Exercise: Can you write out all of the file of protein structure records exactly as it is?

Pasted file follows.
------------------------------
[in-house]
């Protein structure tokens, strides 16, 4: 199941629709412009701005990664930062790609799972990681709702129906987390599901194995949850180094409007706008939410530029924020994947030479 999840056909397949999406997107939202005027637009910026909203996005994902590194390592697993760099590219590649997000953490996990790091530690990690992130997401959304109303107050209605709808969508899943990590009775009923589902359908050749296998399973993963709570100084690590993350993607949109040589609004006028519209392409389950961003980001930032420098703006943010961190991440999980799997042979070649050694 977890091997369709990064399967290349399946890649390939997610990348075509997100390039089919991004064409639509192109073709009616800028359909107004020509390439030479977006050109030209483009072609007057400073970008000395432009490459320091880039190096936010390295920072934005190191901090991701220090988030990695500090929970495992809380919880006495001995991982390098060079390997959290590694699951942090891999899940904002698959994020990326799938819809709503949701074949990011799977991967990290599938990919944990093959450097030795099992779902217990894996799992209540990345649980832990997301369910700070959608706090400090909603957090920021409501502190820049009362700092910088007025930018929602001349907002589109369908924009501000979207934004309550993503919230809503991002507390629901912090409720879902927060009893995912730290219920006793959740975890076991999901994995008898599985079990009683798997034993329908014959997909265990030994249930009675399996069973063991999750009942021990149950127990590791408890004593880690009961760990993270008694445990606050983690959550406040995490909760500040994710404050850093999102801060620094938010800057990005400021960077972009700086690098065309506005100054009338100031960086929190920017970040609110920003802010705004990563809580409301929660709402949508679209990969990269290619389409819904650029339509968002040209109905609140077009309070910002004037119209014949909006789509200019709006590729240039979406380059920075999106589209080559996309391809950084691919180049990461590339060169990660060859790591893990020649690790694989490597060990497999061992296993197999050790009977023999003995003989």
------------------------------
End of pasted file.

[in-house]
């Protein structure tokens, strides 16, 4: 199941629709412009701005990664930062790609799972990681709702129906987390599901194995949850180094409007706008939410530029924020994947030479 999840056909397949999406997107939202005027637009910026909203996005994902590194390592697993760099590219590649997000953490996990790091530690990690992130997401959304109303107050209605709808969508899943990590009775009923589902359908050749296998399973993963709570100084690590993350993607949109040589609004006028519209392409389950961003980001930032420098703006943010961190991440999980799997042979070649050694 977890091997369709990064399967290349399946890649390939997610990348075509997100390039089919991004064409639509192109073709009616800028359909107004020509390439030479977006050109030209483009072609007057400073970008000395432009490459320091880039190096936010390295920072934005190191901090991701220090988030990695500090929970495992809380919880006495001995991982390098060079390997959290590694699951942090891999899940904002698959994020990326799938819809709503949701074949990011799977991967990290599938990919944990093959450097030795099992779902217990894996799992209540990345649980832990997301369910700070959608706090400090909603957090920021409501502190820049009362700092910088007025930018929602001349907002589109369908924009501000979207934004309550993503919230809503991002507390629901912090409720879902927060009893995912730290219920006793959740975890076991999901994995008898599985079990009683798997034993329908014959997909265990030994249930009675399996069973063991999750009942021990149950127990590791408890004593880690009961760990993270008694445990606050983690959550406040995490909760500040994710404050850093999102801060620094938010800057990005400021960077972009700086690098065309506005100054009338100031960086929190920017970040609110920003802010705004990563809580409301929660709402949508679209990969990269290619389409819904650029339509968002040209109905609140077009309070910002004037119209014949909006789509200019709006590729240039979406380059920075999106589209080559996309391809950084691919180049990461590339060169990660060859790591893990020649690790694989490597060990497999061992296993197999050790009977023999003995003989």